Everything you wanted to know about GP Consortia IT
I organised what I think was the first national GP computing exhibition in 1981 for the GP Computer Suppliers Association (now part of Intellect) it was a sell out and I have been trying to organise another sell out event without success ever since. However, with the BCS Primary Health Info Conference I am helping to organise at present I think I might have finally achieved my ambition www.primaryhealthinfo.org
This is particularly satisfying as it was the PHCSG that picked up the original GPCSA exhibition and merged it with their conference to create a series of conferences over the past 30 years of which Primary Health Info is the most recent incarnation.
PHCSG conferences have a history of responding to the current zeitgeist in primary care IT and this year’s event looks like it will do it again this time around GP Consortia.
It is wildly recognised that better use of information and information and communications technology is going to be central if we are to rise to the challenges facing the NHS (and indeed health care systems across the developed world). In particular making the Governments plans, centred around GP Consortia, work against the background of austerity and deficit reduction is going to require the innovative use of information and IT without the luxury of being able to invest more than a modest amount in new infrastructure and systems.
The process is a bit like this.
Coming to Primary Health Info is sadly not going to answer all of your questions but it will enable you to answer many of them and help you understand that for many others nobody knows the answers and indeed that we haven’t even worked out what all the questions should be yet.
However, Primary Care Info looks like being the place where we might make progress. We have speakers, exhibitors and delegates who are working on the issues now, both in the ivory towers of Government and Informatics, but also at the grass roots with the PBI in general practice. Some of these know some answers, some think they do, while others don’t have a clue and may or may not be honest enough to admit it. There are going to be lots of opportunities to ask questions and network and greater apparent clarity may emerge in the conference bar (although experience tells me that we may not remember of brilliant late night insights in the morning).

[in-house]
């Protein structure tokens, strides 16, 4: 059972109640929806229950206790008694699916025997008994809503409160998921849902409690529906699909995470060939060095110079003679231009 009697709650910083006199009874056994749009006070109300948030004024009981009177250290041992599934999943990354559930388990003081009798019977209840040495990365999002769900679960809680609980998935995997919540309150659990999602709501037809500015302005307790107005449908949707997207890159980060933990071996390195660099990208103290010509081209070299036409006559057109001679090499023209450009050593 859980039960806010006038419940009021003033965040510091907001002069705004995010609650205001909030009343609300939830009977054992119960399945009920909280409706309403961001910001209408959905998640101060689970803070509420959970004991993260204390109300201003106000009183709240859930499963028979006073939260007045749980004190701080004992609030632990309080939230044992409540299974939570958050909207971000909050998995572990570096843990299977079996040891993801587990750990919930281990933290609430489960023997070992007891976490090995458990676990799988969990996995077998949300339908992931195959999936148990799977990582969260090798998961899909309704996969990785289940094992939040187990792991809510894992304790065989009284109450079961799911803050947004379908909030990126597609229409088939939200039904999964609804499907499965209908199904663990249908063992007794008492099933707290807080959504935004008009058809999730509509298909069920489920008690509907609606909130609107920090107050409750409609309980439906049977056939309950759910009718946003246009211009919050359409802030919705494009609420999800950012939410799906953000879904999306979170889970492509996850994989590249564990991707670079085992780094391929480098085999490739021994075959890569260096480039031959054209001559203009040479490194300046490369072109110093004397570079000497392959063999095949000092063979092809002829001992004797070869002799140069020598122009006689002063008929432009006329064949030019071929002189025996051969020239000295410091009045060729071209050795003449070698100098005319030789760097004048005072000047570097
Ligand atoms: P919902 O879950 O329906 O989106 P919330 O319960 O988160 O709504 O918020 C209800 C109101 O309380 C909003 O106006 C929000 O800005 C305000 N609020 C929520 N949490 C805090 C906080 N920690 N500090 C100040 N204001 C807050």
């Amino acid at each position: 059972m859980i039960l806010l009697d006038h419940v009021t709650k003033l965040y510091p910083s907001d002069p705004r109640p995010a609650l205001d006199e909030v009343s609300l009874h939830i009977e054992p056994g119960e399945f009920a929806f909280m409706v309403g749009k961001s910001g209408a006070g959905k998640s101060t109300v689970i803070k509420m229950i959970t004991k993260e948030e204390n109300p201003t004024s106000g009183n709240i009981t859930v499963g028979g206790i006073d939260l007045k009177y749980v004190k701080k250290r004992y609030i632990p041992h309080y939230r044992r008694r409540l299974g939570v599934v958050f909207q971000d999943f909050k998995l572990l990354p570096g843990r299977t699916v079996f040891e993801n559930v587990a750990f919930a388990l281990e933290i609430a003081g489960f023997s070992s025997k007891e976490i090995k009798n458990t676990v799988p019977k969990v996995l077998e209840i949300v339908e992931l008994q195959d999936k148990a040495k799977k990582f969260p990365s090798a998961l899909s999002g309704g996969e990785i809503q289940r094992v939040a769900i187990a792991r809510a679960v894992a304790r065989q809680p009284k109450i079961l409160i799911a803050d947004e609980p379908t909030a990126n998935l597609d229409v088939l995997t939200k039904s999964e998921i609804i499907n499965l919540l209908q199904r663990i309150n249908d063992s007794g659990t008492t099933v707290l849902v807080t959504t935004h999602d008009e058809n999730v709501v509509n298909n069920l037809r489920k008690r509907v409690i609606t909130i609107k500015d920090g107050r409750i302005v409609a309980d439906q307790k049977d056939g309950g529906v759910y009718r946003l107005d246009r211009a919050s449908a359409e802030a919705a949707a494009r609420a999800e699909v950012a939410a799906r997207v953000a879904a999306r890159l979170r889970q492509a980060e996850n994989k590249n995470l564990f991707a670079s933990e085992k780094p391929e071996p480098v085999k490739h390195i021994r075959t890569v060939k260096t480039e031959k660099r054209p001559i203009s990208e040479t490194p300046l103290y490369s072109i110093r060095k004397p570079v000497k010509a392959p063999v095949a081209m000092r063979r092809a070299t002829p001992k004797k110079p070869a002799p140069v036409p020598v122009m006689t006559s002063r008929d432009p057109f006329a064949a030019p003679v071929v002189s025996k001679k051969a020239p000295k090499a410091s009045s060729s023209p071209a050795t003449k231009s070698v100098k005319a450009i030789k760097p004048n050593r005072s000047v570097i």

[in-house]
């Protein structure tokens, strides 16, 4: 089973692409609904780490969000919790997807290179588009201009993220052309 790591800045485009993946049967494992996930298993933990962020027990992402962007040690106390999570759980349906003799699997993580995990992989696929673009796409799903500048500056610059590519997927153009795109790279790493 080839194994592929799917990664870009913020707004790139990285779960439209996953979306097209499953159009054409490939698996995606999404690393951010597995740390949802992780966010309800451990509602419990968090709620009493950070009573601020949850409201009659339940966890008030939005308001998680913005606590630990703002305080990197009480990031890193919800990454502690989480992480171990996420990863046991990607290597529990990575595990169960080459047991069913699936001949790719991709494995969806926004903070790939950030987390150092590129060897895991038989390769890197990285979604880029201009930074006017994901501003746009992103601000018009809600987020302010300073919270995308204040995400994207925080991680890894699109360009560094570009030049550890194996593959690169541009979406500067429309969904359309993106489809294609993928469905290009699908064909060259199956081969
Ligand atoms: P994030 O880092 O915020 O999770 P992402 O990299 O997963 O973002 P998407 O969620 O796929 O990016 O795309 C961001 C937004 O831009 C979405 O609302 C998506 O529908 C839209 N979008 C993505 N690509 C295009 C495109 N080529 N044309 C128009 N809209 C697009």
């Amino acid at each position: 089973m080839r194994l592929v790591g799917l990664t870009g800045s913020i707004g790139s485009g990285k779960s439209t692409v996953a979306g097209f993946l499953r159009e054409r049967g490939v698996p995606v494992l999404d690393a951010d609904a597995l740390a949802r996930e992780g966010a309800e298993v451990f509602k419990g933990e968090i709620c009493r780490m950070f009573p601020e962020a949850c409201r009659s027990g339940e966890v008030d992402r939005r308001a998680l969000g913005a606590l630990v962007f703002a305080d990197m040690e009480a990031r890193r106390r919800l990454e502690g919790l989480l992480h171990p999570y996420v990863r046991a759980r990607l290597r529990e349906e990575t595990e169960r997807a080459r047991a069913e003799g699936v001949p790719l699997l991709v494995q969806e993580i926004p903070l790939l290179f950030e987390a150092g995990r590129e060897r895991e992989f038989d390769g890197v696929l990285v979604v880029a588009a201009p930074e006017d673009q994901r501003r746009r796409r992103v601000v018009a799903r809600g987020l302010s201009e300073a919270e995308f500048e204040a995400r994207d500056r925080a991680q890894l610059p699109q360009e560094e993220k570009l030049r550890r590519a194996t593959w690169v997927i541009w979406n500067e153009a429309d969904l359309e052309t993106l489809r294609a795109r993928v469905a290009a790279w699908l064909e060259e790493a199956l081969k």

We are also trying an experiment and running a technical steam alongside the main conference stream. This stream has speakers who are experts in the important but arcane aspects of health informatics SNOMED, HL7, CDA, XDS, FAD, PETs. This stream is intended to attract a different set of delegates mainly from the vendor community who have to know not just what these abbreviations stand for (a beer on me at the conference for the first 10 people to email me with the correct meaning of all of the above) but how to make them work in practice. We are doing this partly to attract more delegates but also to encourage a dialogue between the techies, the policy people and frontline NHS people as we believe it is only by each of these groups understanding a bit more of the others worlds that we are going to crack the challenges we face. We hope to do these through the plenary sessions, which run across both streams, by building contacts through informal networking an by encouraging delegates to wander in to the odd session in the stream other than that which would be there natural home.
Hopefully by the end of the event we will all know a bit more, have a clearer idea of those things that still need to be resolved, made some new relationships to help us work together and probably most importantly help to influence the agenda with the powers that be.
We have a number of half-price places for those who work in the NHS and NHS GP practices, but these are going fast, so book now www.primaryhealthinfo.org
I look forward to seeing as many of you as possible at the event and would encourage you to tell your colleagues to come to, but secure your own place first.